DiaSorin on Friday announced that it has received 510(k) clearance from the U.S. Food and Drug Administration (FDA) for its Simplexa COVID-19 & Flu A/B Direct assay.
The test detects and differentiates influenza A, influenza B, and SARS-CoV-2 viruses to help ensure physicians can recommend the most appropriate treatment for each patient.
With flu and COVID-19 circulating widely in the U.S., patients frequently present with nonspecific symptoms common to some respiratory infections. It is important for physicians to understand which virus or viruses are present to select therapies and recommend the most appropriate management plan, such as isolation strategies.
The Simplexa COVID-19 & Flu A/B Direct assay offers clinical laboratories a sample-to-answer diagnostic workflow that enables them to generate actionable results efficiently, with minimal hands-on time, according to DiaSorin.
The real-time reverse transcription-polymerase chain reaction (RT-PCR) assay uses nasopharyngeal swab samples and is used with the DiaSorin’s Liaison MDX instrument. The assay detects viruses in a little more than an hour. No separate sample extraction or processing is required, and one to eight samples can be tested at one time in a streamlined, simple workflow, DiaSorin said.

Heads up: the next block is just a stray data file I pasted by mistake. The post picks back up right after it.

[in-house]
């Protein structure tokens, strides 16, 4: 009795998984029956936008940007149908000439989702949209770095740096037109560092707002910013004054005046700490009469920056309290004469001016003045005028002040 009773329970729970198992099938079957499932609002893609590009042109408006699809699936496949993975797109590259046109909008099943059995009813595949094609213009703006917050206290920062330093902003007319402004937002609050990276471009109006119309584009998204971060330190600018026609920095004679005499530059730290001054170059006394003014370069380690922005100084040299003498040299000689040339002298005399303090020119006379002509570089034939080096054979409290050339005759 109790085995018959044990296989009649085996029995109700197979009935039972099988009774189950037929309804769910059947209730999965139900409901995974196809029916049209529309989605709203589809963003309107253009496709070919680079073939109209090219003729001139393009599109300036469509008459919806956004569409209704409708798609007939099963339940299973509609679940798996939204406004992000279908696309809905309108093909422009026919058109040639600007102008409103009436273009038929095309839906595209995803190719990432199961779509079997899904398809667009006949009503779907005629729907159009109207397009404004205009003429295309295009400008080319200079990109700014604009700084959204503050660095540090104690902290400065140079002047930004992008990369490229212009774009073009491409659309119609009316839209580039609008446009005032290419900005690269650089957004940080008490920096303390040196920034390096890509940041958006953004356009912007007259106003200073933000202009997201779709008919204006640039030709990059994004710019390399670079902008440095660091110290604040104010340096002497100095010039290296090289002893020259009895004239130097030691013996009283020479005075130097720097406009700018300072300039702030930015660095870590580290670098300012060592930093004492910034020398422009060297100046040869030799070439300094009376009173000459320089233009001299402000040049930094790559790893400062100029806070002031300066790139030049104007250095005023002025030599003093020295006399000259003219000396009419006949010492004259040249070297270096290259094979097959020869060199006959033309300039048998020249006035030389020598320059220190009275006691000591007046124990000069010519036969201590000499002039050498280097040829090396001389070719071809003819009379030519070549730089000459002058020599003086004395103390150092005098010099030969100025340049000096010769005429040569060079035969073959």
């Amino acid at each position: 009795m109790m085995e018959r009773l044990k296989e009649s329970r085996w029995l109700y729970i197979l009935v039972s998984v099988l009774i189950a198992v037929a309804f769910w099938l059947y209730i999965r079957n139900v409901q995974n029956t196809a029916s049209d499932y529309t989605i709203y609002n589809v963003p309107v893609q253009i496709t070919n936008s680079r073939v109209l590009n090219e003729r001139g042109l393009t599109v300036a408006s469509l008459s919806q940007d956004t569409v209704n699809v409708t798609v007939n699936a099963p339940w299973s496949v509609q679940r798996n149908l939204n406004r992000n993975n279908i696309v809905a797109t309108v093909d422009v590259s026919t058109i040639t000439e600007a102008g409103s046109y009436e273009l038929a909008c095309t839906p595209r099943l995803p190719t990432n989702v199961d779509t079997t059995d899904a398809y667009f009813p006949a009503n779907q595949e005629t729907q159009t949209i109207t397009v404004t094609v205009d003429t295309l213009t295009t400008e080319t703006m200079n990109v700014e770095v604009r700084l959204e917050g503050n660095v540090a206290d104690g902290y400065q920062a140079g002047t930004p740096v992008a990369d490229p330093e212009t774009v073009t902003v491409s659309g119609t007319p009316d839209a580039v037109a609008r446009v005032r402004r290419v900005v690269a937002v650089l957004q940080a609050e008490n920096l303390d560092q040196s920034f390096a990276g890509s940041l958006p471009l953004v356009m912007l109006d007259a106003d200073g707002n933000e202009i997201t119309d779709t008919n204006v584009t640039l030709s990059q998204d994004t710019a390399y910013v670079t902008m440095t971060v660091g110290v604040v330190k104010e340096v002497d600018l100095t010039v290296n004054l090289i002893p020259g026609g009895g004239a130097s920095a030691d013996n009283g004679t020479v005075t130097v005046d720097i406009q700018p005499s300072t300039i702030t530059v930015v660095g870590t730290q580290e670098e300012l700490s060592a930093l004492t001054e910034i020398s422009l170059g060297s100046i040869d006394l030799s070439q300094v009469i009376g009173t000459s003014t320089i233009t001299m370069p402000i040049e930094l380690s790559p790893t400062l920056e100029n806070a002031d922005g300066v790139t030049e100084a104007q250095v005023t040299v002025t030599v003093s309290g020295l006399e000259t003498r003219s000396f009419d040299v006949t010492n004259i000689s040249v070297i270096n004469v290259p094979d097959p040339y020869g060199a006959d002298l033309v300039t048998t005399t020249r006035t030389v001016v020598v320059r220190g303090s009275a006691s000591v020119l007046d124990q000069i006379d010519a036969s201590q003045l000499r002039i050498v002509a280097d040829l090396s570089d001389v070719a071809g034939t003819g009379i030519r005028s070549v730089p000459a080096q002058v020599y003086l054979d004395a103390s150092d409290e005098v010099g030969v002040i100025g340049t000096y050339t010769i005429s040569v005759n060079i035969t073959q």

This test adds to the firm’s current FDA-cleared menu of molecular assays used to diagnose the most common respiratory infections during the winter season, the Simplexa Flu A/B & RSV Direct Gen II, and during the COVID-19 pandemic, which includes the Simplexa COVID-19 Direct.
The Saluggia, Italy-based firm obtained FDA clearance for its Simplexa COVID-19 Direct kit last September.
DiaSorin noted that its FDA-cleared menu for respiratory infections provides long-term options to labs after the pandemic-related emergency use authorization (EUA) period has ended, enabling implementation of diagnostic algorithms based on specific lab needs or seasonal needs, or both lab and seasonal needs.
The development and commercialization of the Simplexa COVID-19 & Flu A/B Direct assay was funded in whole or in part with $4.04 million from the Department of Health and Human Services (HHS) Biomedical Advanced Research and Development Authority (BARDA).